Lessons from the Garden: Care and Feeding Needed to Grow Great Biotech Brands

—David Winigrad, President
—Maureen Winigrad, VP, Marketing & Strategy

The 1979 film “Being There” is the memorable story of Chance the Gardener, portrayed by Peter Sellers, who becomes a national sensation by discussing great questions of the day in the context of gardening–the only world he knows. His simple ideas about nurturing growth resonate because of their fundamental universality–Chance’s listeners instantly translate his concepts into their individual areas of reference. Chance–the ultimate innocent–becomes recognized as something of a modern-day prophet because of the wide applicability of his ideas. In the movie, Chance ventures forth from his garden into the world of politics. His analogy stands up in many other instances, including biotech. Let’s put some of his quotes to the test in the context of biotech marketing to assess what Chance the Gardener can tell us about growing great brands?

A biotech product needs three things to grow into a great biotech brand: focus, creativity, and consistency.

“As long as the roots are not severed, all is well.”
The converse is also true: sever the roots and the garden will fail. One of the reasons the “garden” of big pharma is not exactly flourishing these days is because its “roots”–the discovery and development labs that feed its pipeline–while not exactly severed, are certainly suffering. Many big pharma companies are concerned with the lack of promising compounds in their portfolio. Biotech’s roots, on the other hand, are very healthy, with the proof lying in the many bio drugs on the cusp of approval by the FDA.

That sounds great for the biotech industry, but it is actually a mixed blessing for individual companies. A robust pipeline is great, of course, but biotech’s ascent means that each company is competing for attention–from the media and from potential investors. Each company’s garden may be ready to flourish, but so are those of most of the 1,500 other biotech firms out there. Companies not only have to perfect their science, but also find ways of differentiating themselves from the competition.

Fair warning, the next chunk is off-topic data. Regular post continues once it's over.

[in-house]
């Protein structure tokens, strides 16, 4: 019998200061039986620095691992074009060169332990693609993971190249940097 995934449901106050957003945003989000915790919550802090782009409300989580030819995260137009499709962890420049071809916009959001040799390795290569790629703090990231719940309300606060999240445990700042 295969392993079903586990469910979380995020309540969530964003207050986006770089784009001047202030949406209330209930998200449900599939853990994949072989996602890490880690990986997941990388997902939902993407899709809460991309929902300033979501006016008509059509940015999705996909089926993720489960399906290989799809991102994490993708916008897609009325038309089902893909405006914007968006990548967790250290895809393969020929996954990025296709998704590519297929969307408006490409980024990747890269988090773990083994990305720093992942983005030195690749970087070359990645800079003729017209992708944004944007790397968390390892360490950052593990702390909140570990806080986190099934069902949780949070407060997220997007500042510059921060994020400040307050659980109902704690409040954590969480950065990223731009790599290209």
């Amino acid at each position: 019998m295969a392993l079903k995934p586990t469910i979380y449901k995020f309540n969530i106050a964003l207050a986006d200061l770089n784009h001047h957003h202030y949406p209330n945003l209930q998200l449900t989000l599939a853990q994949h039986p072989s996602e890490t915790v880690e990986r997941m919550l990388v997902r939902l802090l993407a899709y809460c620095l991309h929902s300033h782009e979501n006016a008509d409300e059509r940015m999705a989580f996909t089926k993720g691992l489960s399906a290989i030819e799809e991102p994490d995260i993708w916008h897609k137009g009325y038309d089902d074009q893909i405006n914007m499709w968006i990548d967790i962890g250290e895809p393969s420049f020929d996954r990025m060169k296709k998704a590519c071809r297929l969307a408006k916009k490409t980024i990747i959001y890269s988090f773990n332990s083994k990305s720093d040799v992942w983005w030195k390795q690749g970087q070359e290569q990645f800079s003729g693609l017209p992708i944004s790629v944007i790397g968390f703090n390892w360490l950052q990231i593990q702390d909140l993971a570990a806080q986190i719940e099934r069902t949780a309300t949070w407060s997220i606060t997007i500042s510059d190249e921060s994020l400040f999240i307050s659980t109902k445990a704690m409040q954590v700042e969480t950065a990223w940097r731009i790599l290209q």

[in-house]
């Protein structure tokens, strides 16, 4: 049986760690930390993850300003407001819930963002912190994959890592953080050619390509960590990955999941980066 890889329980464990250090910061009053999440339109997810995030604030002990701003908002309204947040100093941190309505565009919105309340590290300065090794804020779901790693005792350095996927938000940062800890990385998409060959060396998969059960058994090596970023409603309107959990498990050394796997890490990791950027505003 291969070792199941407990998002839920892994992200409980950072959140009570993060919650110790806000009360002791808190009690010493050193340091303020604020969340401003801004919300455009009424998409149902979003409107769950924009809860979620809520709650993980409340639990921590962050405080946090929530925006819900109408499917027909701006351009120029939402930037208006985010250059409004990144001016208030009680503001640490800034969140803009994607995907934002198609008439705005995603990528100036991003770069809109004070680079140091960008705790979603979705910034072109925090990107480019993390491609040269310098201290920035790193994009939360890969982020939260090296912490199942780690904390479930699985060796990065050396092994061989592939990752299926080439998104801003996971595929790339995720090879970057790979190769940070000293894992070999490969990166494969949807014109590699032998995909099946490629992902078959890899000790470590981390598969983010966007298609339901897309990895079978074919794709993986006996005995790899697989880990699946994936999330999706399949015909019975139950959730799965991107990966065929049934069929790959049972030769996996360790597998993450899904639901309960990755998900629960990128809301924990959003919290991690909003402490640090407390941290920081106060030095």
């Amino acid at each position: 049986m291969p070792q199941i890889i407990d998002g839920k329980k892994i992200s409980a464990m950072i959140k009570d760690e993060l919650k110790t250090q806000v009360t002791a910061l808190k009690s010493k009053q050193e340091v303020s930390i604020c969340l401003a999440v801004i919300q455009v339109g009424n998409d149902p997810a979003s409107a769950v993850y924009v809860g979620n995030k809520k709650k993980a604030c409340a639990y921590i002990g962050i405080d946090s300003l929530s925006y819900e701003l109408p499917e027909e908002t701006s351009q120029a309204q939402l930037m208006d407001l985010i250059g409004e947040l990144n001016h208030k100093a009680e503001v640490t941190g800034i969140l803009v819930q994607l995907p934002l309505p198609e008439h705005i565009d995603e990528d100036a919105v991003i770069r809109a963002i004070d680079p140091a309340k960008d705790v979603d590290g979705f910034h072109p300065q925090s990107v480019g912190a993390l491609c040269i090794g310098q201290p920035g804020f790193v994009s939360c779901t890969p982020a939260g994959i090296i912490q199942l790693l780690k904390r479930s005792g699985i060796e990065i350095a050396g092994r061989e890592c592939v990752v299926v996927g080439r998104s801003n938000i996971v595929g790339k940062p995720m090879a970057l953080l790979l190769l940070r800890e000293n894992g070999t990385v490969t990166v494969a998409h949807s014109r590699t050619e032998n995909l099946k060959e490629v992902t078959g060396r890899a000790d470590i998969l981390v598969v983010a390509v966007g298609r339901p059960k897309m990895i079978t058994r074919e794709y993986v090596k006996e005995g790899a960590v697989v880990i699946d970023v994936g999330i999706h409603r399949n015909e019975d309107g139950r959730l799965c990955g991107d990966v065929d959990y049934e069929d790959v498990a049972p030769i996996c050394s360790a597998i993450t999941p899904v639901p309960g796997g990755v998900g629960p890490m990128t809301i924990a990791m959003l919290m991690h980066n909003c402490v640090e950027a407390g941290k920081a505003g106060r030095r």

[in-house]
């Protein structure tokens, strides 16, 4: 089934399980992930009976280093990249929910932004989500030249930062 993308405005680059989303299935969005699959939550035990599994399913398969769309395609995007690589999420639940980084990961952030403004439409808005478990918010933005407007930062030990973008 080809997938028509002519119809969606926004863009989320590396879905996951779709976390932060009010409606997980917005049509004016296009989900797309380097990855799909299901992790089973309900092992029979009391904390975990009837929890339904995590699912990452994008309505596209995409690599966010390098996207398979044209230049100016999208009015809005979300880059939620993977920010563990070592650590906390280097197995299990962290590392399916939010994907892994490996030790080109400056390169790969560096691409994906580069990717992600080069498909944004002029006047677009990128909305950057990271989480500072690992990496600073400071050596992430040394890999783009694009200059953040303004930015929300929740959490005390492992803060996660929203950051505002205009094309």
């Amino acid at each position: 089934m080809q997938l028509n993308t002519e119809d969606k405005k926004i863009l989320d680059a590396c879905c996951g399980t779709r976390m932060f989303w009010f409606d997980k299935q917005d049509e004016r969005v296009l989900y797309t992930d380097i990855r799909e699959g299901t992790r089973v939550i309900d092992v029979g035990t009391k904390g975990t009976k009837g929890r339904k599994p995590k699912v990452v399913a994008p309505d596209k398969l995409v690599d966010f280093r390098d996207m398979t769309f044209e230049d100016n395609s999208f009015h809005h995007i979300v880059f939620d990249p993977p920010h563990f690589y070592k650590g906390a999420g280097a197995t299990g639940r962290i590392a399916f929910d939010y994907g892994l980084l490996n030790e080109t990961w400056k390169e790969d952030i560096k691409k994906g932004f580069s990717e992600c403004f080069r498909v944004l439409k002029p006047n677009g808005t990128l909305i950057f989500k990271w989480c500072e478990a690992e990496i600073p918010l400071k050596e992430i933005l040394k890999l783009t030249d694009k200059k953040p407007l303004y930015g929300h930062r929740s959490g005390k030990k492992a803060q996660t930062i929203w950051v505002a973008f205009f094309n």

“In the garden, growth has its seasons.”
For the biotechnology industry, the growing season is now. As Business Week said last June, “Biotechnology has finally come of age.” But even under the most favorable of conditions, no garden will flourish without a few essential ingredients: sun, water, and nutrition from the soil being the most important. Similarly, a biotechnology brand will not flourish without care and feeding.

Specifically, a biotech product needs three things to grow into a great biotech brand:

  • Focus: A biotech company has to articulate its vision for brand.
  • Creativity: A biotechnology company has to find a way for its brand to break through and be noticed; not with one idea, but with an abundance of them.
  • Consistency: A biotech company has to align itself to messages that it can sustain over time. It must communicate promises–and make good on them.

 “All is well…and all will be well…in the garden.”
“Chance the Gardener could say this with confidence, because he knew he had the skills, experience, and dedication it took to successfully nurture his garden. He knew, of course, that untended gardens do not flourish. In the same way, potentially great brands will wither and die on the vine unless they receive the care and sustenance they need to grow to greatness.

 To succeed, brands need to be nurtured by a marketing methodology that:

  • Aligns science with goals
  • Helps create a unique story and the company’s promise
  • Illuminates and distinguishes a company and its vision with stand-out creative executions and marketing messages
  • Helps discover and use nonfinancial assets–and attract more investors
  • Defines the promise of the science

Growing greatness requires many steps. The roots of brand greatness are being tended to by research and development teams. But, unfortunately, the brand must someday leave the protected laboratory environment and try to grow to greatness in a crowded, competitive marketplace. And it can’t do that without the nurturing of skilled “brand gardeners.” The care and feeding of a biotech brand is not something that can be left to chance.


Original publication date: April, 2006; VIEW on Biotechnology
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